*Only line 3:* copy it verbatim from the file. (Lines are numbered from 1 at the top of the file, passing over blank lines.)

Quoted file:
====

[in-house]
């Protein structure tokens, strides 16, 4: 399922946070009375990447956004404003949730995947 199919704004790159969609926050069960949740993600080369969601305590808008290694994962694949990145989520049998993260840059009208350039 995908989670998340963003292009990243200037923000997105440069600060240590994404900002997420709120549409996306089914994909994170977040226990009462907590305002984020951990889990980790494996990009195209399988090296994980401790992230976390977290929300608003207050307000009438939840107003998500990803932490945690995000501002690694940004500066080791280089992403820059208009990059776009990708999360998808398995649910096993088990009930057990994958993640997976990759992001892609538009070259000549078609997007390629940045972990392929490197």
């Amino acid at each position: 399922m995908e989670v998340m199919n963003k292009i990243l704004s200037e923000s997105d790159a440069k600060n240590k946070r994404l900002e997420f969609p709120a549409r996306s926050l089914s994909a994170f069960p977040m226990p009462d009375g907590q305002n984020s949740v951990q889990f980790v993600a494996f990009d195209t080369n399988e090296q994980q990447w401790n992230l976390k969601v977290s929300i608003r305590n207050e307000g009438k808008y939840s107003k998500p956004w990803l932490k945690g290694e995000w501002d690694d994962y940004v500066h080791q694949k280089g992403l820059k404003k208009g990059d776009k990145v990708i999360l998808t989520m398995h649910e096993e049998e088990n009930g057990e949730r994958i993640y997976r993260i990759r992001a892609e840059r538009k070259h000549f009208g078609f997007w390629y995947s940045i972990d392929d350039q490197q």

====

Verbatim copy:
């Amino acid at each position: 399922m995908e989670v998340m199919n963003k292009i990243l704004s200037e923000s997105d790159a440069k600060n240590k946070r994404l900002e997420f969609p709120a549409r996306s926050l089914s994909a994170f069960p977040m226990p009462d009375g907590q305002n984020s949740v951990q889990f980790v993600a494996f990009d195209t080369n399988e090296q994980q990447w401790n992230l976390k969601v977290s929300i608003r305590n207050e307000g009438k808008y939840s107003k998500p956004w990803l932490k945690g290694e995000w501002d690694d994962y940004v500066h080791q694949k280089g992403l820059k404003k208009g990059d776009k990145v990708i999360l998808t989520m398995h649910e096993e049998e088990n009930g057990e949730r994958i993640y997976r993260i990759r992001a892609e840059r538009k070259h000549f009208g078609f997007w390629y995947s940045i972990d392929d350039q490197q």